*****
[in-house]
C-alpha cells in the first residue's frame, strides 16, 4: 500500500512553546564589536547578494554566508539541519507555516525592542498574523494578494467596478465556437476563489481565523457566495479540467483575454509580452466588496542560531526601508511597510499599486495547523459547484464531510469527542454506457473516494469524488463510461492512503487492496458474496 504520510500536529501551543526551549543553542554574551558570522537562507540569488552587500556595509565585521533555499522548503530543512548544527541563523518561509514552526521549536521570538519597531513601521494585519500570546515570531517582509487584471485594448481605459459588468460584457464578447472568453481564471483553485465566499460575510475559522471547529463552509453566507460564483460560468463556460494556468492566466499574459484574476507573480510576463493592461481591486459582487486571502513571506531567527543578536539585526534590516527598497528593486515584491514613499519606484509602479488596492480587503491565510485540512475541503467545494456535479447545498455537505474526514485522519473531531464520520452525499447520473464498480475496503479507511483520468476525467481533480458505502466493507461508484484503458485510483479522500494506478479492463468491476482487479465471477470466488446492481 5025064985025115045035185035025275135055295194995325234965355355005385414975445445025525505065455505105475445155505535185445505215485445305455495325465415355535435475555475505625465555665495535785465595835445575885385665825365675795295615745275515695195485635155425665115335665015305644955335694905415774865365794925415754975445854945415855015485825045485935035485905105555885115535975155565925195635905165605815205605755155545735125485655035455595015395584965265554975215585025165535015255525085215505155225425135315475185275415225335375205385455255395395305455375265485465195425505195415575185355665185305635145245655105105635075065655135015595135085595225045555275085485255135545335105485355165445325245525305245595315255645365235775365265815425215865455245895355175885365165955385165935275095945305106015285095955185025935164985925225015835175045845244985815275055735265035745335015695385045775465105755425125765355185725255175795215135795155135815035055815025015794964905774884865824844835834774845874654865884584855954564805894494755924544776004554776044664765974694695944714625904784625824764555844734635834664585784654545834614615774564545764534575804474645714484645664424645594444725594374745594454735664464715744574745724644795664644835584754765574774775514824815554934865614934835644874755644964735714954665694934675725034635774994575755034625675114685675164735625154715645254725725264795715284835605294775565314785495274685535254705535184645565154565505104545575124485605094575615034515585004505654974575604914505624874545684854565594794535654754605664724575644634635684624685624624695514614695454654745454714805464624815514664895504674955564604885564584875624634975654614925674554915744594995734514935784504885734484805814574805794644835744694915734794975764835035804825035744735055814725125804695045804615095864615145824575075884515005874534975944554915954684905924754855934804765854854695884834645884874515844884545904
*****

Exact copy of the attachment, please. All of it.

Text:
[in-house]
C-alpha cells in the first residue's frame, strides 16, 4: 500500500512553546564589536547578494554566508539541519507555516525592542498574523494578494467596478465556437476563489481565523457566495479540467483575454509580452466588496542560531526601508511597510499599486495547523459547484464531510469527542454506457473516494469524488463510461492512503487492496458474496 504520510500536529501551543526551549543553542554574551558570522537562507540569488552587500556595509565585521533555499522548503530543512548544527541563523518561509514552526521549536521570538519597531513601521494585519500570546515570531517582509487584471485594448481605459459588468460584457464578447472568453481564471483553485465566499460575510475559522471547529463552509453566507460564483460560468463556460494556468492566466499574459484574476507573480510576463493592461481591486459582487486571502513571506531567527543578536539585526534590516527598497528593486515584491514613499519606484509602479488596492480587503491565510485540512475541503467545494456535479447545498455537505474526514485522519473531531464520520452525499447520473464498480475496503479507511483520468476525467481533480458505502466493507461508484484503458485510483479522500494506478479492463468491476482487479465471477470466488446492481 5025064985025115045035185035025275135055295194995325234965355355005385414975445445025525505065455505105475445155505535185445505215485445305455495325465415355535435475555475505625465555665495535785465595835445575885385665825365675795295615745275515695195485635155425665115335665015305644955335694905415774865365794925415754975445854945415855015485825045485935035485905105555885115535975155565925195635905165605815205605755155545735125485655035455595015395584965265554975215585025165535015255525085215505155225425135315475185275415225335375205385455255395395305455375265485465195425505195415575185355665185305635145245655105105635075065655135015595135085595225045555275085485255135545335105485355165445325245525305245595315255645365235775365265815425215865455245895355175885365165955385165935275095945305106015285095955185025935164985925225015835175045845244985815275055735265035745335015695385045775465105755425125765355185725255175795215135795155135815035055815025015794964905774884865824844835834774845874654865884584855954564805894494755924544776004554776044664765974694695944714625904784625824764555844734635834664585784654545834614615774564545764534575804474645714484645664424645594444725594374745594454735664464715744574745724644795664644835584754765574774775514824815554934865614934835644874755644964735714954665694934675725034635774994575755034625675114685675164735625154715645254725725264795715284835605294775565314785495274685535254705535184645565154565505104545575124485605094575615034515585004505654974575604914505624874545684854565594794535654754605664724575644634635684624685624624695514614695454654745454714805464624815514664895504674955564604885564584875624634975654614925674554915744594995734514935784504885734484805814574805794644835744694915734794975764835035804825035744735055814725125804695045804615095864615145824575075884515005874534975944554915954684905924754855934804765854854695884834645884874515844884545904